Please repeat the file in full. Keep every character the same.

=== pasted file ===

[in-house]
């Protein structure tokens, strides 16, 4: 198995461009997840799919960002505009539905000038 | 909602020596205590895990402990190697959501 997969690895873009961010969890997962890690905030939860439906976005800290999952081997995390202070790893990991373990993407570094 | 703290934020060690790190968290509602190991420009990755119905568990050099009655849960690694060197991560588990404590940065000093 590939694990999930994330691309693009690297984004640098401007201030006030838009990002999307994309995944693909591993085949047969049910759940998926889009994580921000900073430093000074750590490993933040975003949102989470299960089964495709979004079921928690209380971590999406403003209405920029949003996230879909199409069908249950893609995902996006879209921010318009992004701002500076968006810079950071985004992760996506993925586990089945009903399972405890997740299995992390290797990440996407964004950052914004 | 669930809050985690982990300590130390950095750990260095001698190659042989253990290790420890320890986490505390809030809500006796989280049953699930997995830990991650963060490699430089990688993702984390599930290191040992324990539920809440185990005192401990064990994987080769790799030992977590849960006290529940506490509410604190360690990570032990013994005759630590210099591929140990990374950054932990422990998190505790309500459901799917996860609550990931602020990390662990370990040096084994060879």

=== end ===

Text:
[in-house]
């Protein structure tokens, strides 16, 4: 198995461009997840799919960002505009539905000038 | 909602020596205590895990402990190697959501 997969690895873009961010969890997962890690905030939860439906976005800290999952081997995390202070790893990991373990993407570094 | 703290934020060690790190968290509602190991420009990755119905568990050099009655849960690694060197991560588990404590940065000093 590939694990999930994330691309693009690297984004640098401007201030006030838009990002999307994309995944693909591993085949047969049910759940998926889009994580921000900073430093000074750590490993933040975003949102989470299960089964495709979004079921928690209380971590999406403003209405920029949003996230879909199409069908249950893609995902996006879209921010318009992004701002500076968006810079950071985004992760996506993925586990089945009903399972405890997740299995992390290797990440996407964004950052914004 | 669930809050985690982990300590130390950095750990260095001698190659042989253990290790420890320890986490505390809030809500006796989280049953699930997995830990991650963060490699430089990688993702984390599930290191040992324990539920809440185990005192401990064990994987080769790799030992977590849960006290529940506490509410604190360690990570032990013994005759630590210099591929140990990374950054932990422990998190505790309500459901799917996860609550990931602020990390662990370990040096084994060879």